I Want To Draft Like It’s 1999

An NBA draft where the #1 overall consensus is a power forward, and a ton of guards are to be had including an intriguing foreign guard? No I’m not talking about this Thursday’s NBA draft where Blake Griffin is likely to go #1, there is a lot of depth at guard, and everyone is wondering where Rickey Rubio will land. I’m talking about the 1999 draft where Elton Brand went first, guards were taken in 7 of the next 10 picks, and Manu Ginobili quietly landed to the Spurs in the second round.

Of the top 10 picks, 9 of them had solid to spectacular careers, but only one of those stayed long enough to be seen as a success for the team that drafted him: Shawn Marion. A lot of these players were traded to other teams before they could really help the team that drafted them like Brand, Francis (a draft day holdout), Odom, Hamilton, Andre Miller, and Jason Terry. Number 5 pick Jonathan Bender never lived up to his potential due to injury. Wally Szczerbiak stayed with Minnesota, but was taken too high at #6. Baron Davis stayed with the Hornets for 5 and a half seasons, but was traded midyear to Golden State where he engineered one of the biggest first round upsets in history.

Although there was plenty of value at the top 10, the next 10 was filled with busts. Only Ron Artest (#16), Corey Maggette (#13) and James Posey (#18) were worth noting. As for the rest of the draft, there were two European superstars taken late in Kirilenko (#24) and Manu Ginobili (#57), and a few fillers (Jeff Foster #21, Kenny Thomas #22, Devean George #23, and Gordon Giricek #40).

Knick fans remember this draft for grabbing Frederic Weis one pick before Ron Artest, but that may not have been the biggest bust of the draft. As I previously mentioned the top 10 all netted solid players except for Bender. If you want to excuse him for injury, then nearly every pick 11-14 (except for Maggette) could be seen as failures as well. Trajan Langdon at #11 is a candidate, although he’s had a good career overseas. Aleksandar Radojevic (from the powerhouse Barton County Community College) was taken 3 picks prior to Weis. And the Timberwolves struck out the pick before New York’s with Duke’s William Avery.

So how might this draft have turned out? Here’s my re-draft, not necessarily in order of how they should have been taken. But rather in how one alternate earth might have been for the first 16 picks.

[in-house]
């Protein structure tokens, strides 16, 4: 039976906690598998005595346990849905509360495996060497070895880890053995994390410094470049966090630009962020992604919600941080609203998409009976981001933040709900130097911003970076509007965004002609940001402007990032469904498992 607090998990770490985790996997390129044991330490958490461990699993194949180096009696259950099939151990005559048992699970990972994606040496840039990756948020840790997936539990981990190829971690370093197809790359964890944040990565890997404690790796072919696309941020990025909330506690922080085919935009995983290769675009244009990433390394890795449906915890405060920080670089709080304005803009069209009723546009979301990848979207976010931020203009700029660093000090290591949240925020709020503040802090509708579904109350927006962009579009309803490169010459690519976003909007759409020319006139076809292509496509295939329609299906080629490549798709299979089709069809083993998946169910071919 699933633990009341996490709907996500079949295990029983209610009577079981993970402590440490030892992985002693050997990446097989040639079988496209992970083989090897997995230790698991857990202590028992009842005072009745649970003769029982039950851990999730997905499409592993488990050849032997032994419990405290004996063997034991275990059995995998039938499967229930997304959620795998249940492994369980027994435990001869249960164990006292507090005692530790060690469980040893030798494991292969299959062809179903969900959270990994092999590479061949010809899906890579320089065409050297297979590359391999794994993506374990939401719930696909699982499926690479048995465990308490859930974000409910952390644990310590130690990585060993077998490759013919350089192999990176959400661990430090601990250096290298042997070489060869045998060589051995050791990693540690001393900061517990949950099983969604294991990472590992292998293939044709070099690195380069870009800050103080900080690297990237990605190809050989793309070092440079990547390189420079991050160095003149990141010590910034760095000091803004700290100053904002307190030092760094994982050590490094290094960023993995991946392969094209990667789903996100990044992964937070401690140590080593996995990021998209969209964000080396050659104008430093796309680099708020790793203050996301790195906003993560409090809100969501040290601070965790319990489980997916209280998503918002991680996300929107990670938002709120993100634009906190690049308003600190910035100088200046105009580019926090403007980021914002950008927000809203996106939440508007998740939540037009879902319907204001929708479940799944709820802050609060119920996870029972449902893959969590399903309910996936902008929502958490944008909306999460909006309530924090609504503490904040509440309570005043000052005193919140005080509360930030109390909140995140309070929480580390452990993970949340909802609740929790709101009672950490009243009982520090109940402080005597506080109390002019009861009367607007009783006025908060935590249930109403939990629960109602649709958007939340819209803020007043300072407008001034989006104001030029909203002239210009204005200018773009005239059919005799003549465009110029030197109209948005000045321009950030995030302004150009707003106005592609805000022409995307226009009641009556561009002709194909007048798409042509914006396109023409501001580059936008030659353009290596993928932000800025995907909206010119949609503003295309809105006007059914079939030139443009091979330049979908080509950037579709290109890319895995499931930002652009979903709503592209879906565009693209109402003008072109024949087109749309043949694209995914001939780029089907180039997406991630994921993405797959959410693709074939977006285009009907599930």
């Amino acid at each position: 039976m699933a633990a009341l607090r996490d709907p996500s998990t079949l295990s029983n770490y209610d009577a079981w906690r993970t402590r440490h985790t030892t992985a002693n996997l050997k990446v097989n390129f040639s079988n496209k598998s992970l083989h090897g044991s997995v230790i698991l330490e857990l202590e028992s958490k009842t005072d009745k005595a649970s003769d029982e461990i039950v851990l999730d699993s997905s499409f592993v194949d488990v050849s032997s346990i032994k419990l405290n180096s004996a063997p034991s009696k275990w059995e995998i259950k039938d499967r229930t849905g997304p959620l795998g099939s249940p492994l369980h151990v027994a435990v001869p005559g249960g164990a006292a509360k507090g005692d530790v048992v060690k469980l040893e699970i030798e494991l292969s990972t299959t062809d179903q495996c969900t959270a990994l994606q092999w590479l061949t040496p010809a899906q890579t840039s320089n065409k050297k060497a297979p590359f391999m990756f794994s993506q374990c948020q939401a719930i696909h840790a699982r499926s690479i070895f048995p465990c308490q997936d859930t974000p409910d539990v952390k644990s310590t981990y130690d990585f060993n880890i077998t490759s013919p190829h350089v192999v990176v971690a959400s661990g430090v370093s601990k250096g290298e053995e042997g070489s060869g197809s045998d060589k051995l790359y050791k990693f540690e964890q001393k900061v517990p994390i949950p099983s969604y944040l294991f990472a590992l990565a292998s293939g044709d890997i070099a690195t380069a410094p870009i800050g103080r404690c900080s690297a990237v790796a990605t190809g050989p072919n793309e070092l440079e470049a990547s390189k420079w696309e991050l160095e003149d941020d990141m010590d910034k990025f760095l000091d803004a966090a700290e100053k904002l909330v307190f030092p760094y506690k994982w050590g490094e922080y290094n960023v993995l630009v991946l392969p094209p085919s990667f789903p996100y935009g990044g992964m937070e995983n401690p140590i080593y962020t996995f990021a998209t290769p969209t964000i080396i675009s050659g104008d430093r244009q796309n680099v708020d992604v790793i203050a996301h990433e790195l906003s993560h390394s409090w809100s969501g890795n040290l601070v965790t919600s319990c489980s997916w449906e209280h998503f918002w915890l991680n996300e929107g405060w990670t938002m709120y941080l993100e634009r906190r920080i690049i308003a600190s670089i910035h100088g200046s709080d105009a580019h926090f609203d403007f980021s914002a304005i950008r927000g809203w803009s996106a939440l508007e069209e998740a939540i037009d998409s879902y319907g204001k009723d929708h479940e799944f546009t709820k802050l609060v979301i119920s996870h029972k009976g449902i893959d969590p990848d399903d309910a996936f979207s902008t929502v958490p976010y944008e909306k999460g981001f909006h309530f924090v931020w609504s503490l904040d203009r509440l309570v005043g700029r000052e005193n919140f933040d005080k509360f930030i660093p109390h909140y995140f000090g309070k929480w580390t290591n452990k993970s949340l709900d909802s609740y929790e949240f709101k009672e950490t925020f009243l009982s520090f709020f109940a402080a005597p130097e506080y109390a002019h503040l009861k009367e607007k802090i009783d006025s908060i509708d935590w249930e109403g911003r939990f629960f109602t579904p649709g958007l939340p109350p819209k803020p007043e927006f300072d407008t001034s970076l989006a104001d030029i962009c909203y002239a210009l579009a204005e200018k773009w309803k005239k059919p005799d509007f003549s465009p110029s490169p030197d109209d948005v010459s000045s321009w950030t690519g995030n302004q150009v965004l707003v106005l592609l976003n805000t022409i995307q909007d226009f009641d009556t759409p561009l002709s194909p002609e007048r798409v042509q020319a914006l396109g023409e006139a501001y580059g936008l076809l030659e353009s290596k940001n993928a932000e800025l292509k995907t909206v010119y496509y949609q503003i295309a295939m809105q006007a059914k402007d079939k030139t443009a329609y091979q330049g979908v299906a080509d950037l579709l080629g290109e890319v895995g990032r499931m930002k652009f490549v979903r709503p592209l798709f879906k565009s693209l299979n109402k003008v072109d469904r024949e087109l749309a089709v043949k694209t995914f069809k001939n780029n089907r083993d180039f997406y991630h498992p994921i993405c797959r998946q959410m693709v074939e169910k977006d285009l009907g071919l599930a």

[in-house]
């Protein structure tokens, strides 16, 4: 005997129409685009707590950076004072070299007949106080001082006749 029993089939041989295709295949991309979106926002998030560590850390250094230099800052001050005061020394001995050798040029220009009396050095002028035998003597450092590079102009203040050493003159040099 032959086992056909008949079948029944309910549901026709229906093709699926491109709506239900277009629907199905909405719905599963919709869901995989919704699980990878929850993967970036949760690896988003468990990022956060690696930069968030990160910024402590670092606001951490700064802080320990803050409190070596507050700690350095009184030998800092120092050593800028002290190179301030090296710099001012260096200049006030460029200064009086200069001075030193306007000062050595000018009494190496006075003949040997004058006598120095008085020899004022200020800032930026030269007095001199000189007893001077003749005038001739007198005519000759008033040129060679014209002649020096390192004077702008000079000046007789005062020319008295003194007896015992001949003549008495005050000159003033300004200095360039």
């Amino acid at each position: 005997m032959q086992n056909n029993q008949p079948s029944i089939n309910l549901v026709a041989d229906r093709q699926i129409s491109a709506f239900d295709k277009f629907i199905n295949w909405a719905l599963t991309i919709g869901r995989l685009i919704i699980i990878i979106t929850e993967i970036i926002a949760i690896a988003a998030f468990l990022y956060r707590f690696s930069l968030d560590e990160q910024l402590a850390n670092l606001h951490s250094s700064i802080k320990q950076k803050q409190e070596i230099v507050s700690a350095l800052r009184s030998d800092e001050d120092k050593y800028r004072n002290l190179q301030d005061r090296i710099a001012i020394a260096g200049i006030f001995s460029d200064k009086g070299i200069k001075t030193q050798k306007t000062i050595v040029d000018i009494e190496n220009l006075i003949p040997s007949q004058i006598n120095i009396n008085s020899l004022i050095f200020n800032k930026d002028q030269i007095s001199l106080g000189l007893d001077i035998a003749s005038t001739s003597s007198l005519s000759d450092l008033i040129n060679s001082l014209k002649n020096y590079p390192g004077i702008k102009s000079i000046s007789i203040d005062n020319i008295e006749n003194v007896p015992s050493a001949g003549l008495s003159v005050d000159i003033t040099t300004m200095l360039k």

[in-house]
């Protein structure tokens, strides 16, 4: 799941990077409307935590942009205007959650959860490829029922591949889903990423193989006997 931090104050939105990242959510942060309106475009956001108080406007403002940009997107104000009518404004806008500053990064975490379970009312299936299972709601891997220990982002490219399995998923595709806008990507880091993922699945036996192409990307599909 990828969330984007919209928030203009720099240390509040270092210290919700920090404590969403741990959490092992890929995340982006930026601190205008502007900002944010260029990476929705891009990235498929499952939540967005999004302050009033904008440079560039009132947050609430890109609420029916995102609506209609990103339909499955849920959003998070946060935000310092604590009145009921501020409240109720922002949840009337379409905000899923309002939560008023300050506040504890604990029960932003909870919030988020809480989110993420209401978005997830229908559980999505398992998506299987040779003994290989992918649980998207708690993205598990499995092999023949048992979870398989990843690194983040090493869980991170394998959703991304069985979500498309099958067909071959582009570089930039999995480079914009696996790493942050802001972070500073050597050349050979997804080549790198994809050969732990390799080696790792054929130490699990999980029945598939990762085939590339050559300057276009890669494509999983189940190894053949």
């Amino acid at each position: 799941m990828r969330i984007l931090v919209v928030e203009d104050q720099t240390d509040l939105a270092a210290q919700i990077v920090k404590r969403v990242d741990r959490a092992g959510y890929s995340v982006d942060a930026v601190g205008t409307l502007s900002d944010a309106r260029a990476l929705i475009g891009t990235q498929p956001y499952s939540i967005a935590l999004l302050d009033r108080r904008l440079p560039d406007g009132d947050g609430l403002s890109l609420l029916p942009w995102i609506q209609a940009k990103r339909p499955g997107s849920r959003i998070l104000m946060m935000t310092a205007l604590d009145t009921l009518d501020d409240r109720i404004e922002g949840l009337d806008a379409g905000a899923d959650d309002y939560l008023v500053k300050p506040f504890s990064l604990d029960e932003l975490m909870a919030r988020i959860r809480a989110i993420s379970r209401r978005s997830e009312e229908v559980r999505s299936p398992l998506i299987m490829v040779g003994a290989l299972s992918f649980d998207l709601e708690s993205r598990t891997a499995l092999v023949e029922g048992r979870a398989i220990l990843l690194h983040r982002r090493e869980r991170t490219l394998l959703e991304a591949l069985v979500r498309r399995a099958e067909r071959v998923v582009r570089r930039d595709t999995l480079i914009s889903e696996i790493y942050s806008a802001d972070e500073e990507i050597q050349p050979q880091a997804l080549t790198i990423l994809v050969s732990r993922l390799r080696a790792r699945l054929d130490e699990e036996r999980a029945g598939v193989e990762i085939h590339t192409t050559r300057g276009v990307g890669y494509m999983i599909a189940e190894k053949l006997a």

#1 Chicago – Elton Brand
The Bulls made the right pick. Actually in our reality they made 2 right picks with Artest at #15. The problem was that they gave up on that team too early. Chicago could have been a mid-west powerhouse with Brand, Artest, and Brad Miller with a supporting cast of Jamal Crawford, Fred Hoiberg and Jake Voskuhl. The problem was the team was still young & surrounded with little else. Marcus Fizer? Khalid El-Amin? Corey Benjamin? Bryce Drew? Michael Ruffin? Dragan Tarlac? Dalibor Bagaric? No wonder they won 15 games in 2001.

#2 Vancouver – Lamar Odom
Vancouver didn’t deserve Steve Francis, but they didn’t really need him either. They had grabbed Mike Bibby in the draft before, and as New Yorkers learned Francis didn’t play well with other point guards. Instead they should have grabbed Odom. The Grizzlies had an awful team, but Bibby, Odom, and Shareef Abdur-Rahem would have been a respectable threesome. Looking at their history, they were doomed to failure by their poor drafts Reeves #6, Abdur Rahim #3, and Antonio Daniels #4 is hardly the core you want to build a franchise on.

#3 Charlotte – Baron Davis
Davis was the right pick here.

#4 Los Angeles Clippers – Steve Francis
Now these two deserved each other.

#5 Toronto – Ron Artest (traded to Indiana)
The Raptors originally drafted Bender and traded him for Antonio Davis. Why would Toronto do such a thing? They have Vince Carter, Tracy McGrady, and Doug Christie. So there goes the shooting guards and small forwards. They could use a point guard, but that isn’t a priority with Carter & McGrady taking up a big share of the offense. They need a big man, but there really aren’t any in this draft (Jeff Foster?). I see why they traded this pick, they had two dynamic scorers and needed some front court depth (past Charles Oakley). So I have the Raptors trading this pick still, and Indiana selecting Ron Artest instead. The Pacers would end up with Ron after a few seasons later anyway. The Pacers would have Artest to defend Allan Houston in the 2000 Eastern Conference Finals (which Indana won) but they could also use him to shut down Kobe Bryant in the Finals (which they lost in 6).

#6 Minnesota – Manu Ginobili
I’m going to go out on a limb here. Before Garnett went to Boston and won a title, people argued how the league would have been if he had swapped teams with Tim Duncan. That the two were equally good, and Duncan won those championships because of his supporting cast. So let’s see how Garnett would have done with the Argentine at his side. Also in this Bizzaro universe Kevin McHale would be a genius.

#7 Washington – Rip Hamilton
Washington really sucked. It doesn’t matter who they draft here. The guy is going to be gone by the time Jordan arrives. Might as well be Rip so that the Pistons improbable championship still occurs.

#8 Cleveland – Shawn Marion
Cleveland took who they thought was the best guy on the board, Andre Miller. And normally I agree with such a signing, except the Cavs had two young (but undersized) guards on their roster already: Brevin Knight and Earl Boykins. Miller’s arrival meant that both would be gone within a year. Cleveland let Boykins go, but traded Brevin Knight for Jimmy Jackson, Anthony Johnson and Larry Robinson. All three would be off Cleveland’s roster by the next season. I hate it when a team overloads at one position and fails to net anything substantial from trades. If we’re not taking Andre Miller here, then you can have an up-tempo team with Knight/Boykins. So I think Shawn Marion is the right fit here.